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I will promote two books; one starting tomorrow that Ms. Elliot recommended on The Karen Hunter Show, Sirius XM Urban View during an interview with the host. I enjoyed them, and found them both astonishing and cathartic. One book is anthropology tackling the origins of certain comfortable myths (for some) and the other prose written in a poetic styling that captivates as it teaches from the author's perspective, quite revolutionary and brave of her at the time of its writing. Both should be taught in the public school systems to combat racism, sexism and xenophobia, but that quaint notion - "public school" and the Common Good - seems to have been bought by the highest bidder, who will apparently protect us all from grizzly bears.
In 1968, in response to the assassination of Dr. Martin Luther King Jr., a third grade teacher, Ms. Jane Elliott, in all-white, all-Christian, Riceville, Iowa, involved her students in an exercise in discrimination based on eye color. It was her attempt to help them to understand some of the reasons why Black people were taking to the streets and demanding equitable treatment with whites.
Since then she has conducted the same exercise with people of all ages in cities all over the United States and in several other countries.
Over a dozen films have been made of Ms. Elliott conducting the exercise. In response to requests from diversity trainers, both in the US and abroad, Ms. Elliott has now provided us with a compilation DVD of some compelling moments from those films. Seeing and discussing these clips can help us to recognize some of the issues surrounding the "isms" with which we all live. It may also help us to realize how we as human beings react when we are treated unfairly on the basis of physical characteristics over which we have no control. The use of the material can help to increase our awareness of the effects of racism, sexism, ageism, able-ism, homophobia, ethnocentricity, and bigotry in general.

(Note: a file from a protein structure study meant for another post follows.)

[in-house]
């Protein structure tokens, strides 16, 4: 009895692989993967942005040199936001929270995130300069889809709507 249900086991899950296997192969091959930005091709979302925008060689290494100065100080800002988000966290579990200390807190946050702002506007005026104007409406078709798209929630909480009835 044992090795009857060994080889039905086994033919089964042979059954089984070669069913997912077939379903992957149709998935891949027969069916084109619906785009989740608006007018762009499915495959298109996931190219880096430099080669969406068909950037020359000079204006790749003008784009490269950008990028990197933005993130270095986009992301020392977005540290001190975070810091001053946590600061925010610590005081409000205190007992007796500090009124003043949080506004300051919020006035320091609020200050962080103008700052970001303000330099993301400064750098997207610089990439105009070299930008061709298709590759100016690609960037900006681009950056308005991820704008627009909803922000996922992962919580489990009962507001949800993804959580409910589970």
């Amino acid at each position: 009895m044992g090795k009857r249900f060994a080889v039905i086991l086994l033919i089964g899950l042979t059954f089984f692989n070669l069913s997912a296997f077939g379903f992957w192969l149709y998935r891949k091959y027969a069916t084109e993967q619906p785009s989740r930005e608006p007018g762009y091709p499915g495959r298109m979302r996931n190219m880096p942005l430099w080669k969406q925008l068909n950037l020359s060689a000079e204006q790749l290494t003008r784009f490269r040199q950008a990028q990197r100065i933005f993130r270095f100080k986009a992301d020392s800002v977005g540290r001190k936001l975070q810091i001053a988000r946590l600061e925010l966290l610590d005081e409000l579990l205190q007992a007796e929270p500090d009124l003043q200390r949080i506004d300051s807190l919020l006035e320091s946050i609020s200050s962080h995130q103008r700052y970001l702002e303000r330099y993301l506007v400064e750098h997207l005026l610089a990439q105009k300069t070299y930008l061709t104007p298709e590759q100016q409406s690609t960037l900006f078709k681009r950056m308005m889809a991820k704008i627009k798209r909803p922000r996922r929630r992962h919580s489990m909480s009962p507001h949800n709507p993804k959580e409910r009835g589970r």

This DVD contains carefully selected and thought-provoking clips from the Blue-Eyed/Brown-Eyed documentaries. These compelling moments are to be used to help diversity educators to respond to statements most frequently expressed by participants during diversity workshops.
The accompanying study guide contains ten examples of the stereotypical remarks that are made in Diversity Training classes. It lists clips relative to the remarks from several of the films, and provides discussion questions that help to refute some of the erroneous assumptions implied in the remarks. This material is appropriate for diversity training in junior and senior high schools, colleges, corporations, military groups and civic organizations.
Main Site: JaneElliot.com